Growing Demand For Healthy, Convenient Plant-Based Beverages

Wednesday, November 18th, 2020

Some of the most common problems facing manufacturers of plant-based beverages—separation, sedimentation and gelation, for example—are similar to those encountered with dairy. However, working with plant-based raw materials throws up some unique challenges, one of which is the sheer number of variables involved. 

 

Plant-Based For Centuries

The “plant-based revolution” is getting plenty of attention in Europe and North America, but ingredients such as rice and bean curd have been the basis of Asian meals for centuries. “We’ve been using plant-based ingredients for many years, so for us it’s nothing new. You could say Asia is ahead of the game,” says Theng Theng Sim, Palsgaard’s Application Manager for Asia-Pacific. 

What is new in Asian markets, however, is a growing demand for healthy, convenient plant-based beverages inspired by popular dishes. Increasingly, the question is “How do you take a traditional meal and turn it into a drink?”

Manufacturers pondering this puzzle can encounter a range of technical challenges, which is where Theng Theng comes in. With over 20 years’ experience of working with emulsifiers and hydrocolloids, she can help customers (and potential customers) solve problems, improve recipes and launch new ranges.

 

Non-Dairy Challenges

Some of the most common problems facing manufacturers of plant-based beverages—separation, sedimentation and gelation, for example—are similar to those encountered with dairy. Reflecting this, many of the solutions in Palsgaard’s range of emulsifiers and stabilisers can be used in both dairy and non-dairy applications.

However, working with plant-based raw materials throws up some unique challenges, one of which is the sheer number of variables involved.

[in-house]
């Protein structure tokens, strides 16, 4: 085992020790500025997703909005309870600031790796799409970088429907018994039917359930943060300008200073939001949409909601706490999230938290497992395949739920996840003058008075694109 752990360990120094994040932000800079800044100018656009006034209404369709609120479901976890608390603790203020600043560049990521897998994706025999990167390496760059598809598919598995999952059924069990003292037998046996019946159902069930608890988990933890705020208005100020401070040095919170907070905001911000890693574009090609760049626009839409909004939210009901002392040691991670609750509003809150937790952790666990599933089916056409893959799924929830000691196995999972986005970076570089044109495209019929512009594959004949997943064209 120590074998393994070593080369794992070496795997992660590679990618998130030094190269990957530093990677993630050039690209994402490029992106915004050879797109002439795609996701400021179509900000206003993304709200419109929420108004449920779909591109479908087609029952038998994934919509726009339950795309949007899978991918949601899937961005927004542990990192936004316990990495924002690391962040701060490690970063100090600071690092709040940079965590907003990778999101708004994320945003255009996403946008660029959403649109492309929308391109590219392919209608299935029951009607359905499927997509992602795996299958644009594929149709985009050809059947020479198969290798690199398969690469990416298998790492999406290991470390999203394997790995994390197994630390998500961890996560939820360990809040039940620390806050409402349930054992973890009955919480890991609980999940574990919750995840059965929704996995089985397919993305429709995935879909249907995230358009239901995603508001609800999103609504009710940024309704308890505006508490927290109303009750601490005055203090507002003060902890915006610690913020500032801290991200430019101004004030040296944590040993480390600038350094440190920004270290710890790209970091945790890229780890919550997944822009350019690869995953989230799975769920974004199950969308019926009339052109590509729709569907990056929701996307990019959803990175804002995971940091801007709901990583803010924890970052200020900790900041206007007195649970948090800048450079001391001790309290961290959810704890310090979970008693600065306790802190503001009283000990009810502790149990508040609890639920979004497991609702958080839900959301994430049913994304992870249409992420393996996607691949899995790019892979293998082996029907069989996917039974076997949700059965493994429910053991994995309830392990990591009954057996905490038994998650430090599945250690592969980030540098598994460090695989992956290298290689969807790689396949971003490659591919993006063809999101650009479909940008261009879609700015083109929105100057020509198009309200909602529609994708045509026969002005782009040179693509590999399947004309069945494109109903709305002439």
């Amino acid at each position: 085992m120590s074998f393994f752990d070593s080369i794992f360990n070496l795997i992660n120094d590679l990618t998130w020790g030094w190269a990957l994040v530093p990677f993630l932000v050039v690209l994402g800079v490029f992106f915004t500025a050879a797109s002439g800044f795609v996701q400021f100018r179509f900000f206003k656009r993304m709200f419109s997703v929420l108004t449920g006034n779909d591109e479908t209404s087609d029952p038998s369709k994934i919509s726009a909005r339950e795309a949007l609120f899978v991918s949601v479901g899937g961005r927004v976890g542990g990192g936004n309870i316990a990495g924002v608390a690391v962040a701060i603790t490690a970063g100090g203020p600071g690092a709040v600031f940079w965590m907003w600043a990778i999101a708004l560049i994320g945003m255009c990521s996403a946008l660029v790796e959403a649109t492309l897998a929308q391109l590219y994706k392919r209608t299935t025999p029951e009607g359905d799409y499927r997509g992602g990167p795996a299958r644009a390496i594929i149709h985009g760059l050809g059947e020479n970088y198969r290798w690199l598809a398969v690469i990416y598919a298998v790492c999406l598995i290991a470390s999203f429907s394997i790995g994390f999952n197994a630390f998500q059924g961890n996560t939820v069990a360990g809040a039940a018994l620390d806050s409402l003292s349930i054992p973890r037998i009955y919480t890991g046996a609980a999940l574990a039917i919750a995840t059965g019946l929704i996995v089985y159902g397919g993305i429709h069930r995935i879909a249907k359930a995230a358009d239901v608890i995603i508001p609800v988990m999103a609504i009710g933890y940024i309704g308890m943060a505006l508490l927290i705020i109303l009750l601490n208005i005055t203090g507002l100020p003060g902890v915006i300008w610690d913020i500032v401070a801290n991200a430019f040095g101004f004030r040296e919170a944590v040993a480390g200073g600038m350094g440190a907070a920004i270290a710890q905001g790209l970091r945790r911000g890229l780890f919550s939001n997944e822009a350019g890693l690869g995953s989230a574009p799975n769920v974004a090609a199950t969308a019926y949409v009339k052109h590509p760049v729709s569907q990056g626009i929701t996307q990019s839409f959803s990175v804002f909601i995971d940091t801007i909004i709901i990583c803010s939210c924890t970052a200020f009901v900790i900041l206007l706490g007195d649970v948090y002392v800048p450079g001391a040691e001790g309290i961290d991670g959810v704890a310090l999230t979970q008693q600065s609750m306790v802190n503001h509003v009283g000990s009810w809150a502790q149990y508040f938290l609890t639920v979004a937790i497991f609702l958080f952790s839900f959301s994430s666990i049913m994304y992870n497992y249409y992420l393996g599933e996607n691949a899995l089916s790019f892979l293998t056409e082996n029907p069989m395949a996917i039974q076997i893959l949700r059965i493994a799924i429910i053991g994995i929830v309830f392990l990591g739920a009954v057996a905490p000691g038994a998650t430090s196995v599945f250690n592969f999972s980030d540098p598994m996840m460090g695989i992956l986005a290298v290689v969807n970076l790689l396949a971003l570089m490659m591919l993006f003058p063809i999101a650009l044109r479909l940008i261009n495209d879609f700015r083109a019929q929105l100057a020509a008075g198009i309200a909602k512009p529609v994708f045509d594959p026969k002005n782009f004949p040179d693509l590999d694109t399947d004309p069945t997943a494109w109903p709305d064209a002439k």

“Plant and dairy are very different animals,” Theng Theng explains. “Dairy is dairy, but in plant protein you have soy, pea, rice, coconut, walnut, peanut, black bean―it’s a very long list. Soy alone can vary depending on country of origin, how it’s extracted and whether you’re working with a powder or an extract. Because of this, there’s not one simple solution for every single plant-based product.”

Furthermore, there’s a growing trend towards the addition of other ingredients, either for flavour (cocoa powder, for example) or nutritional benefits (such as fortification with calcium). “This makes the situation even more challenging, because you need to suspend all these insoluble particles to create a homogeneous product that looks appealing.”

Add to the equation the fact that customers can have very different requirements for their end products—should they be thin or viscous, for example—and their own manufacturing processes. “Before we can start helping customers, we need the whole picture,” Theng Theng says. “We have to understand things like the kind of heat treatment they’re using—is it pasteurised? Are they using UHT? What’s the mixing process? What’s the pH? Different processes will affect stability in different ways, so we need to understand it all before we can recommend a particular product and dosage. We need to ask a lot of questions—sometimes it’s like being a detective!”

 

Customer Care In The Age Of COVID

After considering customers’ specific needs, Theng Theng typically recommends a particular product from Palsgaard’s extensive range of plant-based emulsifiers and stabilisers and offers it for testing. However, she says the service goes far beyond that: “Usually, if the customer doesn’t have a start-up recipe, we’ll provide one as a guideline. Others will already have recipes, but need some help with using our product, in which case we can give them detailed advice. We can also help if they have any manufacturing issues, for example with stability. In those situations, it’s common to think that the problem is with the stabiliser, but It could be the process parameters, the raw materials or the mixing method. We’ll work with the customer to understand where the problem has occurred―and usually it’s not with the product!”